I had no choice but to share this article about a new book that says free will is an illusion

Originally published at: I had no choice but to share this article about a new book that says free will is an illusion | Boing Boing


I am determined to hang on to my illusion of free-will.


In “The End of the World, The Science and Ethics of Human Extinction “, John Leslie breaks up the causes into physical, biological, philosophical, others. So nuclear war, biosphere collapse, etc.

In the philosophical category are things like utilitarianism suggesting we should not have children anymore to reduce future human suffering.

This “humans have no free will” is definitely on the list of philosophical theories that could cause the end of the world. Whether because we stop doing stuff or start doing stuff.

(But if course I would pull that book from my library to write this.)


I knew you’d say that.


What is the evidence for free will (belief not being evidence)? So far as I know, no one has ever produced any. Which isn’t surprising, given that free will would require a causally-exempt system in a causally-determined universe. As with anything, one has to be open to evidence, but it has yet to materialize.


I saw some just this morning, when I decided to have an egg instead of peanut butter and honey with my toast. :person_shrugging:

Biochemical Puppets

Hey, I saw them once. They opened for Devo!


the only use determinism would have - and the only way to “prove” it - would be if you could accurately predict someone’s behavior. the starting conditions and moment to moment influences are near to infinite, meanwhile we can’t even solve Three-body problem - Wikipedia. so pretending there’s a measurable difference between determinism and free will ( and a way to “prove” one or the other ) feels downright silly

to put it another way, the only true map of the territory is the territory itself

free will or determinism? they’re indistinguishable, so why worry. the next time someone recreates the universe from scratch, we can compare and see


Cute. Evidence of choice or volition is not evidence of free will, obviously, but still, cute.

I’ve always been slightly puzzled by people who go with this line of rebuttal. It makes a certain amount of sense against a crude straw-determinist “you are such a meat puppet that reductionism will soon predict your every action! Mwahaha!” argument; but it isn’t really an argument for freedom, rather for some combination of ‘ok, determinism; but it’s too complex to be predictive’ and ‘actually there’s a lot of randomness there’.

The former isn’t even an argument against determinism, just against predictability; and the latter isn’t really an argument for freedom of will unless it’s some very esoteric flavor of freedom that dice, random number generators, and unstable radioisotopes possess that is quite unlike what we typically imagine freedom to be.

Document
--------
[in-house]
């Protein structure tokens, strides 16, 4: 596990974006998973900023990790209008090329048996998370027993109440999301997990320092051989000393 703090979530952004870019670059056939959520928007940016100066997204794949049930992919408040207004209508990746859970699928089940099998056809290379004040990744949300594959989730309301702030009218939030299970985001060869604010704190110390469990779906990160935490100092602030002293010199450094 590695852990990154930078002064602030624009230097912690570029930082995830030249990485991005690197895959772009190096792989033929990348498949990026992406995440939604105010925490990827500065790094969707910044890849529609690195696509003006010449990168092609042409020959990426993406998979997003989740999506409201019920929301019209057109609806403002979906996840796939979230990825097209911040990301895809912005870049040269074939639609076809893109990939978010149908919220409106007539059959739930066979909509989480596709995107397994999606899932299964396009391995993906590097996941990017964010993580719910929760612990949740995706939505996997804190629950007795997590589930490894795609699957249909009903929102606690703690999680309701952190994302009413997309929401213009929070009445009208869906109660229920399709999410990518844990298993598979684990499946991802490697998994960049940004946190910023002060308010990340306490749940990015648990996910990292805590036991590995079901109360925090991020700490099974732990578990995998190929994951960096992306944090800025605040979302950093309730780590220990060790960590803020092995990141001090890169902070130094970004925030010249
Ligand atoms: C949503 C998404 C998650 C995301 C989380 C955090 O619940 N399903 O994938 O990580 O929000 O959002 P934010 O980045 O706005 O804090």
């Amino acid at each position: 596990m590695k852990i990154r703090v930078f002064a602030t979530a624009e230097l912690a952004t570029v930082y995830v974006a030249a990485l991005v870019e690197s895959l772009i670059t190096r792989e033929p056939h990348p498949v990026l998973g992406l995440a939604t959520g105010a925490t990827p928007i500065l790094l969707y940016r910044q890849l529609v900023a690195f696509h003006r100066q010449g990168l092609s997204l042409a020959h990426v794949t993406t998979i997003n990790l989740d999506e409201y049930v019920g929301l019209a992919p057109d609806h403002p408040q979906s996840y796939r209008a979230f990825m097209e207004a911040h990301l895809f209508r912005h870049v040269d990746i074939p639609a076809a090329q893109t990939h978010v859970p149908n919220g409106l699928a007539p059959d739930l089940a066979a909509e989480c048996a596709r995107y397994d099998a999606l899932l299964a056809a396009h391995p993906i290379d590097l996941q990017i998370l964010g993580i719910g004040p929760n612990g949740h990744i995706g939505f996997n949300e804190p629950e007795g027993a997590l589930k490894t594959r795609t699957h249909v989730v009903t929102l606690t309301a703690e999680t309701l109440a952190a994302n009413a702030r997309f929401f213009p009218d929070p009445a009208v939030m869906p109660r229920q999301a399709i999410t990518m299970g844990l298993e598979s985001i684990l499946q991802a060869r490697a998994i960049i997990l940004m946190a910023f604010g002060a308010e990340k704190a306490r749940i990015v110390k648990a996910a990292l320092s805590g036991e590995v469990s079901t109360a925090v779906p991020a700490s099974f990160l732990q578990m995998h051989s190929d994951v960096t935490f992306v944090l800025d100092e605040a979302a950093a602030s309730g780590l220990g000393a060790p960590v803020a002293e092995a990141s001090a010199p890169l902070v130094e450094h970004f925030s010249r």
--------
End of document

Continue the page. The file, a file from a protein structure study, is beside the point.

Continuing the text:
You can tone down the condescension any time now.


start by proving it’s deterministic. if you’re going to randomly challenge people on the internet to prove things, it seems only fair


Seth Meyers Idk GIF by Late Night with Seth Meyers

And also, be condescending about it in the process…


But they can’t help it.


it’s weird how individual people aren’t predictable, and - almost inevitably - there will be someone trying to bully a person who has a woman’s avatar or username on any given day

deterministic or not, people could choose to do better. they really could.


people could choose to do better. they really could.

Damn straight!


But do they have a choice in that? /s

decisions don't be a dick GIF

seth meyers GIF by Late Night with Seth Meyers


I’d be very interested to know if there has been any work, from the empirical psychology side, disentangling the effect of a relatively abstract belief that freedom of will is out of place in a universe that seems to deal in some mixture of causality and randomness; and the feelings of hopelessness(not necessarily founded on any particular position) created by direct experience with one’s choices appearing to have little or no impact on one’s environment and circumstances; or problems with volition, either in the direction of being unable to muster the impetus to do things or of being unable to refrain from impulsive behavior.

I’d love to see actual research; but I’d be shocked if the hedonic impact of abstract arguments for determinism is even a rounding error compared to (unrelated) feelings of akrasia, listlessness, or environmental helplessness.


Thank you. It is a semantic argument very similar (scientifically and culturally) to whether there is a god (or gods). It isn’t testable and ultimately is completely a question of faith.

The only point of free will I would feel confident saying is false* is the idea that only humans have it. We are not fundamentally different from other animals, and if we use free will to describe human behavior we should also consider non-humans to have free will

eta: *obviously it is also a question of faith whether or not there is a super special, human-only soul that grants free will to just us. Some ideas we just can’t consider as live hypotheses, and that is one for me



And yet we still have tons of people who are total dicks about what they believe or disbelieve.



One of the more memorable scenes from one of my favorite movies: